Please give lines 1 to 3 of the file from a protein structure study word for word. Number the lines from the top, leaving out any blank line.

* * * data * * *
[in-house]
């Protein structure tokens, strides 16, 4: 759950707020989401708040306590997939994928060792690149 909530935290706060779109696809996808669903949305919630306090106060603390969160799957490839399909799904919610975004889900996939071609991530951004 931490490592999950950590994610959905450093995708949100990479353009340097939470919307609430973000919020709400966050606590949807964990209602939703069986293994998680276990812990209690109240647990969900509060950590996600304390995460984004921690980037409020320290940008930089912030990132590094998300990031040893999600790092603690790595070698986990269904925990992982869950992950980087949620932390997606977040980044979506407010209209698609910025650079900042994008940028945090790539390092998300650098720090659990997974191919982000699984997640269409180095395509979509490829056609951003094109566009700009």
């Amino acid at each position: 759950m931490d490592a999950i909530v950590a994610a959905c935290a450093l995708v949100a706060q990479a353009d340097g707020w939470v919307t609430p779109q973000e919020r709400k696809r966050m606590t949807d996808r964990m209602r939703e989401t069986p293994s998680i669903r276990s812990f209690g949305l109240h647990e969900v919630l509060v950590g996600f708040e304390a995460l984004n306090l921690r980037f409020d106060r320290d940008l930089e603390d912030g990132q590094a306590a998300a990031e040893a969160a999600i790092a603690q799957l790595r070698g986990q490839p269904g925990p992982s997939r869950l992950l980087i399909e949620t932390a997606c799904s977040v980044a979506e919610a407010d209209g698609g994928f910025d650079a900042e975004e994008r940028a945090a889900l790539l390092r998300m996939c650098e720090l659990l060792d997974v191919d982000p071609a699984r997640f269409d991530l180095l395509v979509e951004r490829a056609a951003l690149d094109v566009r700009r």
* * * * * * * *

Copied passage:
[in-house]
């Protein structure tokens, strides 16, 4: 759950707020989401708040306590997939994928060792690149 909530935290706060779109696809996808669903949305919630306090106060603390969160799957490839399909799904919610975004889900996939071609991530951004 931490490592999950950590994610959905450093995708949100990479353009340097939470919307609430973000919020709400966050606590949807964990209602939703069986293994998680276990812990209690109240647990969900509060950590996600304390995460984004921690980037409020320290940008930089912030990132590094998300990031040893999600790092603690790595070698986990269904925990992982869950992950980087949620932390997606977040980044979506407010209209698609910025650079900042994008940028945090790539390092998300650098720090659990997974191919982000699984997640269409180095395509979509490829056609951003094109566009700009």
């Amino acid at each position: 759950m931490d490592a999950i909530v950590a994610a959905c935290a450093l995708v949100a706060q990479a353009d340097g707020w939470v919307t609430p779109q973000e919020r709400k696809r966050m606590t949807d996808r964990m209602r939703e989401t069986p293994s998680i669903r276990s812990f209690g949305l109240h647990e969900v919630l509060v950590g996600f708040e304390a995460l984004n306090l921690r980037f409020d106060r320290d940008l930089e603390d912030g990132q590094a306590a998300a990031e040893a969160a999600i790092a603690q799957l790595r070698g986990q490839p269904g925990p992982s997939r869950l992950l980087i399909e949620t932390a997606c799904s977040v980044a979506e919610a407010d209209g698609g994928f910025d650079a900042e975004e994008r940028a945090a889900l790539l390092r998300m996939c650098e720090l659990l060792d997974v191919d982000p071609a699984r997640f269409d991530l180095l395509v979509e951004r490829a056609a951003l690149d094109v566009r700009r």